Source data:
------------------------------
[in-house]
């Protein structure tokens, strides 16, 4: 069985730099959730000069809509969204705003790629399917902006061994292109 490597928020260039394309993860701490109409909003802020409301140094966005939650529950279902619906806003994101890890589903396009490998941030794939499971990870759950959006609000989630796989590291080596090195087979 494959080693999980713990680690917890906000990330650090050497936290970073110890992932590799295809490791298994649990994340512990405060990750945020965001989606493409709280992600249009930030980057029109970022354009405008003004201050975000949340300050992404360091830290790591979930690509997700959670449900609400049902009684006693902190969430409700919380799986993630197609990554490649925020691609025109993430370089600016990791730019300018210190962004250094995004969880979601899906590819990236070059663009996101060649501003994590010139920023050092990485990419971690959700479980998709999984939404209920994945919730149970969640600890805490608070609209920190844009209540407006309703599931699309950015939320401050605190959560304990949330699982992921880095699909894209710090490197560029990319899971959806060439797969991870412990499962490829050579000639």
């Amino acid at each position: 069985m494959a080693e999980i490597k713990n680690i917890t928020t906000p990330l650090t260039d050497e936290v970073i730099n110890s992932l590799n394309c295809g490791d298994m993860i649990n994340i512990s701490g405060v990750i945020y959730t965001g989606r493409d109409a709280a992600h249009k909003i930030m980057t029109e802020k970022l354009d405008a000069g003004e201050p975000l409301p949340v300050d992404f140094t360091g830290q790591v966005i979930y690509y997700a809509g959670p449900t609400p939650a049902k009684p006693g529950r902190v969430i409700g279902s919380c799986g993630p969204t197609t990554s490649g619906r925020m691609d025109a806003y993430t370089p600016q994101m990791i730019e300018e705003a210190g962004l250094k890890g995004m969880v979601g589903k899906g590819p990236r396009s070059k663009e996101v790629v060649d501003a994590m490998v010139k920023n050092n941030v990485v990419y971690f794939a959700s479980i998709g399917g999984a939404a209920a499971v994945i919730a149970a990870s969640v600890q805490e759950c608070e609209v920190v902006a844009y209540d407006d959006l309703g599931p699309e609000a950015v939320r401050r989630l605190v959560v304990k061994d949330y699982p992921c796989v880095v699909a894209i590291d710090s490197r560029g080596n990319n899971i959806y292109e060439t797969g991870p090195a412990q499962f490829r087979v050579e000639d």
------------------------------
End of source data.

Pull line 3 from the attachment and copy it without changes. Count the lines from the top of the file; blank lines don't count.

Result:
């Amino acid at each position: 069985m494959a080693e999980i490597k713990n680690i917890t928020t906000p990330l650090t260039d050497e936290v970073i730099n110890s992932l590799n394309c295809g490791d298994m993860i649990n994340i512990s701490g405060v990750i945020y959730t965001g989606r493409d109409a709280a992600h249009k909003i930030m980057t029109e802020k970022l354009d405008a000069g003004e201050p975000l409301p949340v300050d992404f140094t360091g830290q790591v966005i979930y690509y997700a809509g959670p449900t609400p939650a049902k009684p006693g529950r902190v969430i409700g279902s919380c799986g993630p969204t197609t990554s490649g619906r925020m691609d025109a806003y993430t370089p600016q994101m990791i730019e300018e705003a210190g962004l250094k890890g995004m969880v979601g589903k899906g590819p990236r396009s070059k663009e996101v790629v060649d501003a994590m490998v010139k920023n050092n941030v990485v990419y971690f794939a959700s479980i998709g399917g999984a939404a209920a499971v994945i919730a149970a990870s969640v600890q805490e759950c608070e609209v920190v902006a844009y209540d407006d959006l309703g599931p699309e609000a950015v939320r401050r989630l605190v959560v304990k061994d949330y699982p992921c796989v880095v699909a894209i590291d710090s490197r560029g080596n990319n899971i959806y292109e060439t797969g991870p090195a412990q499962f490829r087979v050579e000639d």